All the local people knew to remove their boats from the dock and go and hide them somewhere safer for the night, including a couple of big RIBS and other large boats and catamarans. Those out-of-towners who were already enjoying the local hospitality and had left their brand new vessels to the forces of mother nature were left to rue their decisions the next morning. It was not only a hangover that they were nursing, but thousands of dollars worth of damage. Which would have been much worse had the show organisers not managed to find our coil of rope on our stand with which to at least try and hold the remaining boats in place. Even the marina walkways did not escape unscathed with a pedestrian detour in place until one section was repaired and reattached.
The only boat that remained all night and was unscathed in the morning was the little Key West that was safely tucked away in its FAB Dock all night. We arrived the next morning (not nursing too bad a hangover) to find it and the FAB Dock safe and sound and still dry. We just wish we had a video camera running all night to film the surrounding carnage and the performance of our FAB Dock.
The scourge of seafarers everywhere, barnacles can seriously affect the performance, resale value and appearance of your marine vessel. Faced with this prospect, boatowners have consistently turned to antifouling solutions as a method for keeping pesky sea growth at bay but this, too, comes with its own host of issues. So is this common coating really that bad and, if so, what are the antifoul alternatives available to those heading out on the high seas?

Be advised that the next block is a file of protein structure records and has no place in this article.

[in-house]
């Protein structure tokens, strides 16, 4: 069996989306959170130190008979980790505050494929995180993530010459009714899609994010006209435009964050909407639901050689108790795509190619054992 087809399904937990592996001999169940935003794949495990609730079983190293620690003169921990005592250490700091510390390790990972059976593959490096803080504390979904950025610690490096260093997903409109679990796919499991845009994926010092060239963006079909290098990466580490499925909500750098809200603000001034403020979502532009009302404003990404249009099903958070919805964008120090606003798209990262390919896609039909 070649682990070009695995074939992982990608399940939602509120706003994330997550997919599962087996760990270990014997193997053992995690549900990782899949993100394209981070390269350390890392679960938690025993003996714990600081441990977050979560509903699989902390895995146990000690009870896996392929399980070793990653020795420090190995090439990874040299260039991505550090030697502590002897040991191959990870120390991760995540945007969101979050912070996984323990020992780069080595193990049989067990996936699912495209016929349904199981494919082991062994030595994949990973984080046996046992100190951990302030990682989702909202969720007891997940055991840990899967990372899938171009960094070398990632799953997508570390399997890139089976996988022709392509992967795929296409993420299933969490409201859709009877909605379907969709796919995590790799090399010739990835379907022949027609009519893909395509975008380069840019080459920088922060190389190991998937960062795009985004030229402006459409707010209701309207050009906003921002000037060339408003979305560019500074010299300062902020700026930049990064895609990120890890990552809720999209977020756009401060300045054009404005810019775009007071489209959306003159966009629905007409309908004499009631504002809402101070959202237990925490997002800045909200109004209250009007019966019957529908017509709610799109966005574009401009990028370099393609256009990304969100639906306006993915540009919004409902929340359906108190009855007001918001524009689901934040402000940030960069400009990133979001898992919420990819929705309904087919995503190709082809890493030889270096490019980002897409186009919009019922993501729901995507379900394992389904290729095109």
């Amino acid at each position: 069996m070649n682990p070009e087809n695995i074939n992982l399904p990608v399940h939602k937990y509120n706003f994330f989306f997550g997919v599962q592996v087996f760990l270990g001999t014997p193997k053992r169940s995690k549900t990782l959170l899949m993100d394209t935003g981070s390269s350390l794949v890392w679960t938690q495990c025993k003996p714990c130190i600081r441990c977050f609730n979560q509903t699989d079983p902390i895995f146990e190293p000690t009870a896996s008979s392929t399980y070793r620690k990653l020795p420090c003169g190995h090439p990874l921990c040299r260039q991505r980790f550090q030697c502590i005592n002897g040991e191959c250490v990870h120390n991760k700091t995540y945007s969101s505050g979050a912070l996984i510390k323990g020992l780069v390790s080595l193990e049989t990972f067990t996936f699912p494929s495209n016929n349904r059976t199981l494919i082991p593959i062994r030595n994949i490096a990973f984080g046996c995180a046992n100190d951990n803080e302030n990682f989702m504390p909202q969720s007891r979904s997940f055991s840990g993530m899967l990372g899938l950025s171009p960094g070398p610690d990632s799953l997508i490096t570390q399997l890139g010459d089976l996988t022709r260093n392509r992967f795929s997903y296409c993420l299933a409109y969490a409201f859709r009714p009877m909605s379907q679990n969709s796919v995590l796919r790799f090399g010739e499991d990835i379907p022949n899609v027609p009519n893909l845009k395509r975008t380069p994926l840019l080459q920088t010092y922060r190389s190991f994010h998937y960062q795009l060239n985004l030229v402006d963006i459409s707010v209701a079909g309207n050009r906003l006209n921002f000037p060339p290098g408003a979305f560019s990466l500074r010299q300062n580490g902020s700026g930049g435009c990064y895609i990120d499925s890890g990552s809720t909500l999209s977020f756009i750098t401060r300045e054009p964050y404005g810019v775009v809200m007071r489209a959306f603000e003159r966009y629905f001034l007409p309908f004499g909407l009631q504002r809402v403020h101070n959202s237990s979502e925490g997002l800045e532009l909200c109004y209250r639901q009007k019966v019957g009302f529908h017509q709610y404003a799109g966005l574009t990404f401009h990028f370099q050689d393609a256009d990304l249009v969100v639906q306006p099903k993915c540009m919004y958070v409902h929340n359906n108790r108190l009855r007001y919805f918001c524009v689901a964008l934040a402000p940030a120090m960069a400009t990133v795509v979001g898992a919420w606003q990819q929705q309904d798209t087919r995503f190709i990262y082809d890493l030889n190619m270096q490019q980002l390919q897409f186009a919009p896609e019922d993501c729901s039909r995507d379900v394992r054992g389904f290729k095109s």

Any boat owner who’s experienced the misfortune of scraping pesky barnacles off their hull will attest that storing your vessel in open water is never a good idea. While your watercraft may be designed to handle the worst of the ocean, deterioration and aquatic build-up comes quickly when your vessel doesn’t have a break from the unrelenting saltwater environment.
For those immersed in maritime culture, the dilemma of docking your pride and joy will be all too familiar. While some common cumbersome methods demanded repetitive and costly maintenance, an inflatable alternative, FAB Dock, is making waves among seafarers in the know.
There’s no denying it. It’s heavenly being out on the water when the skies are clear and there’s a light breeze blowing off the ocean making gentle waves, which are shimmering in the sunlight. Or maybe your idea of heaven is the adrenaline rush of sailing a maxi-yacht through a big swell. Either way, what’s not so blissful is having to worry about damage to your boat due to too much time in the water. When it comes to maintaining your vessel, the benefits of using a boat dry-docking system are many, but you have to make sure you have the right one.